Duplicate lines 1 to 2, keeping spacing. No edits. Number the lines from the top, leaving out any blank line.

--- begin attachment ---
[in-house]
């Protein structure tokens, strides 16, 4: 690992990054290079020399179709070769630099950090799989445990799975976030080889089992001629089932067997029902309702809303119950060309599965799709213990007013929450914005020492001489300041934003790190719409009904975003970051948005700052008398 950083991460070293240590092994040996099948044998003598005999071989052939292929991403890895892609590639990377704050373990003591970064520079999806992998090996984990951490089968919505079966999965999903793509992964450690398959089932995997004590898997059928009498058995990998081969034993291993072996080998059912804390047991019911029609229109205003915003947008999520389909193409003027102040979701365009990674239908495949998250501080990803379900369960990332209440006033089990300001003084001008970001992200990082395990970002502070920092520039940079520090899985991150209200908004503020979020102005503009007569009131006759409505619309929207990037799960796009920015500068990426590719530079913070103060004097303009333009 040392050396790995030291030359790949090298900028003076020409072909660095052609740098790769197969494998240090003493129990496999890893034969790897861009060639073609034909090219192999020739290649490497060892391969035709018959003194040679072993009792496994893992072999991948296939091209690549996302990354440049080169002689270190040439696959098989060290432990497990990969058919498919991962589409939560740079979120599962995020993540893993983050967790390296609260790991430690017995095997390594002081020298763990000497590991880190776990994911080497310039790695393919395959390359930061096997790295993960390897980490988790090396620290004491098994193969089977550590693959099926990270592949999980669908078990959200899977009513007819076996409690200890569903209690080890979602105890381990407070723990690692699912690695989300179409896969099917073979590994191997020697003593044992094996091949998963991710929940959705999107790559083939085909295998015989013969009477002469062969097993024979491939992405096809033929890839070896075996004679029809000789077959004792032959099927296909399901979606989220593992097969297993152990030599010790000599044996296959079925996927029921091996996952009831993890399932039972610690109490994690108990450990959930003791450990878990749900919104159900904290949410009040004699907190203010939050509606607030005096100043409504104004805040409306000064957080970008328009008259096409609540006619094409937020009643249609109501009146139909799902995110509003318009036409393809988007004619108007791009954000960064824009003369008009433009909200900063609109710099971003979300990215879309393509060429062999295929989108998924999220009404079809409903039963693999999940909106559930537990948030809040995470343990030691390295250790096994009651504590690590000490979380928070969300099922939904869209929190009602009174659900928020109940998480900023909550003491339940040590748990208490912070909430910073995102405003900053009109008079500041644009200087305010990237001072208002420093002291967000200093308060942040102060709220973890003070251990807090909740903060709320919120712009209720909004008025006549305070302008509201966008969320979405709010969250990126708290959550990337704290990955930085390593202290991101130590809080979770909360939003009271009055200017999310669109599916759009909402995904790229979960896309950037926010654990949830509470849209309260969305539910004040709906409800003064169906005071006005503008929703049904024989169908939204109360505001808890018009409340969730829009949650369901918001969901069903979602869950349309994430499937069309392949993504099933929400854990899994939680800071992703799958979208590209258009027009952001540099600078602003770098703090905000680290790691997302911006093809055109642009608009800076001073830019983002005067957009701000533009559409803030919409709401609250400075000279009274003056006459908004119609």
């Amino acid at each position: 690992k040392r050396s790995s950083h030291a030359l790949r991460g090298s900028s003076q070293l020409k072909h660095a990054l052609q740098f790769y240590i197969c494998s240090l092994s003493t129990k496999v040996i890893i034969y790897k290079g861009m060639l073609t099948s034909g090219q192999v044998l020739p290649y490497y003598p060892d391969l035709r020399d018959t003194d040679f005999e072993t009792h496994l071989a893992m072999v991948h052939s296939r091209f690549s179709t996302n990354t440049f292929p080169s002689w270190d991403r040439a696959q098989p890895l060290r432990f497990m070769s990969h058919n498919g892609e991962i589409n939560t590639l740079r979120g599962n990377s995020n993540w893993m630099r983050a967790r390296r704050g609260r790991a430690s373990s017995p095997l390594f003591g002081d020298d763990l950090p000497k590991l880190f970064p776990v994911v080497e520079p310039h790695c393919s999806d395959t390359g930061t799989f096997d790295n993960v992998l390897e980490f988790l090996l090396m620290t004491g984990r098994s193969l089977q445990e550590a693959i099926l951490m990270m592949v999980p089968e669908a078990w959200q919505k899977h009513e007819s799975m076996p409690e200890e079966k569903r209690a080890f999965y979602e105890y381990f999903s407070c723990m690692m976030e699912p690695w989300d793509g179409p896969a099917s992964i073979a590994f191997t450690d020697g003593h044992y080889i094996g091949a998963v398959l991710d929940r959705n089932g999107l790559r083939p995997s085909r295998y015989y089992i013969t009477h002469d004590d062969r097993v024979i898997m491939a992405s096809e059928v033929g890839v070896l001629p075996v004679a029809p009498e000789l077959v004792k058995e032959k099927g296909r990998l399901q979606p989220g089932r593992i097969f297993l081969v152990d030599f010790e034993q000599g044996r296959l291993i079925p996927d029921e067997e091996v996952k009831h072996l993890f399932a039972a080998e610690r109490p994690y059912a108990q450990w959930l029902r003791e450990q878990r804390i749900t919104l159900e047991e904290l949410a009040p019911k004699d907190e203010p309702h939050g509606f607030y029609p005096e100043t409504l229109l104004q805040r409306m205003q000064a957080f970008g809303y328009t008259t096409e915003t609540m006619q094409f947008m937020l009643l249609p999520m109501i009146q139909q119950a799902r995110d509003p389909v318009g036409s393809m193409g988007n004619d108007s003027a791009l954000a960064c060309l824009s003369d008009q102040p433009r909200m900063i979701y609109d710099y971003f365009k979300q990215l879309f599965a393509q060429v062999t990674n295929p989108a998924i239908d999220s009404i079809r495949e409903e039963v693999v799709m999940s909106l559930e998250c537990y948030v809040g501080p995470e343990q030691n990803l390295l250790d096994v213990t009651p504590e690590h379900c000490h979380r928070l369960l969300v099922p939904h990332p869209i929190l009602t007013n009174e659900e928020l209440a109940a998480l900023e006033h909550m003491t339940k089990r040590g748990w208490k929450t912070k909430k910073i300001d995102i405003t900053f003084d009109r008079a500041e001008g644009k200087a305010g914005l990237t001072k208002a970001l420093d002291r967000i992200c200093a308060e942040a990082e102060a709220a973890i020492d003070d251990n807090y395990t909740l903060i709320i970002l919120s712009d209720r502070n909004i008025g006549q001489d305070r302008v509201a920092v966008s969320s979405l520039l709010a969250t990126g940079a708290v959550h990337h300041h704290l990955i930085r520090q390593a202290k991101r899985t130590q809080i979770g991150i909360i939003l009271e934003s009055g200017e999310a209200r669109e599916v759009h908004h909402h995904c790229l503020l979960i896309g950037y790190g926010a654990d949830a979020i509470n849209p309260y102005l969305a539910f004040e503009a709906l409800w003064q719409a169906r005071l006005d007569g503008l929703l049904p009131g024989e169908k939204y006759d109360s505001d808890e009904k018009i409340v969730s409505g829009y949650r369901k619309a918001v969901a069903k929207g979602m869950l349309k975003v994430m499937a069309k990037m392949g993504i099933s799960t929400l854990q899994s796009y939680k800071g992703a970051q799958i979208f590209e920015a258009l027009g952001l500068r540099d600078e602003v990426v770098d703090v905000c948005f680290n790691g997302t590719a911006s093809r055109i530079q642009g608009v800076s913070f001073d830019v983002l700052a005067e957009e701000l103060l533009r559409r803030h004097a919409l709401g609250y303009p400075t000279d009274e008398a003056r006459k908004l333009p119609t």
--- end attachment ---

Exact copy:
[in-house]
């Protein structure tokens, strides 16, 4: 690992990054290079020399179709070769630099950090799989445990799975976030080889089992001629089932067997029902309702809303119950060309599965799709213990007013929450914005020492001489300041934003790190719409009904975003970051948005700052008398 950083991460070293240590092994040996099948044998003598005999071989052939292929991403890895892609590639990377704050373990003591970064520079999806992998090996984990951490089968919505079966999965999903793509992964450690398959089932995997004590898997059928009498058995990998081969034993291993072996080998059912804390047991019911029609229109205003915003947008999520389909193409003027102040979701365009990674239908495949998250501080990803379900369960990332209440006033089990300001003084001008970001992200990082395990970002502070920092520039940079520090899985991150209200908004503020979020102005503009007569009131006759409505619309929207990037799960796009920015500068990426590719530079913070103060004097303009333009 040392050396790995030291030359790949090298900028003076020409072909660095052609740098790769197969494998240090003493129990496999890893034969790897861009060639073609034909090219192999020739290649490497060892391969035709018959003194040679072993009792496994893992072999991948296939091209690549996302990354440049080169002689270190040439696959098989060290432990497990990969058919498919991962589409939560740079979120599962995020993540893993983050967790390296609260790991430690017995095997390594002081020298763990000497590991880190776990994911080497310039790695393919395959390359930061096997790295993960390897980490988790090396620290004491098994193969089977550590693959099926990270592949999980669908078990959200899977009513007819076996409690200890569903209690080890979602105890381990407070723990690692699912690695989300179409896969099917073979590994191997020697003593044992094996091949998963991710929940959705999107790559083939085909295998015989013969009477002469062969097993024979491939992405096809033929890839070896075996004679029809000789077959004792032959099927296909399901979606989220593992097969297993152990030599010790000599044996296959079925996927029921091996996952009831993890399932039972610690109490994690108990450990959930003791450990878990749900919104159900904290949410009040004699907190203010939050509606607030005096100043409504104004805040409306000064957080970008328009008259096409609540006619094409937020009643249609109501009146139909799902995110509003318009036409393809988007004619108007791009954000960064824009003369008009433009909200900063609109710099971003979300990215879309393509060429062999295929989108998924999220009404079809409903039963693999999940909106559930537990948030809040995470343990030691390295250790096994009651504590690590000490979380928070969300099922939904869209929190009602009174659900928020109940998480900023909550003491339940040590748990208490912070909430910073995102405003900053009109008079500041644009200087305010990237001072208002420093002291967000200093308060942040102060709220973890003070251990807090909740903060709320919120712009209720909004008025006549305070302008509201966008969320979405709010969250990126708290959550990337704290990955930085390593202290991101130590809080979770909360939003009271009055200017999310669109599916759009909402995904790229979960896309950037926010654990949830509470849209309260969305539910004040709906409800003064169906005071006005503008929703049904024989169908939204109360505001808890018009409340969730829009949650369901918001969901069903979602869950349309994430499937069309392949993504099933929400854990899994939680800071992703799958979208590209258009027009952001540099600078602003770098703090905000680290790691997302911006093809055109642009608009800076001073830019983002005067957009701000533009559409803030919409709401609250400075000279009274003056006459908004119609």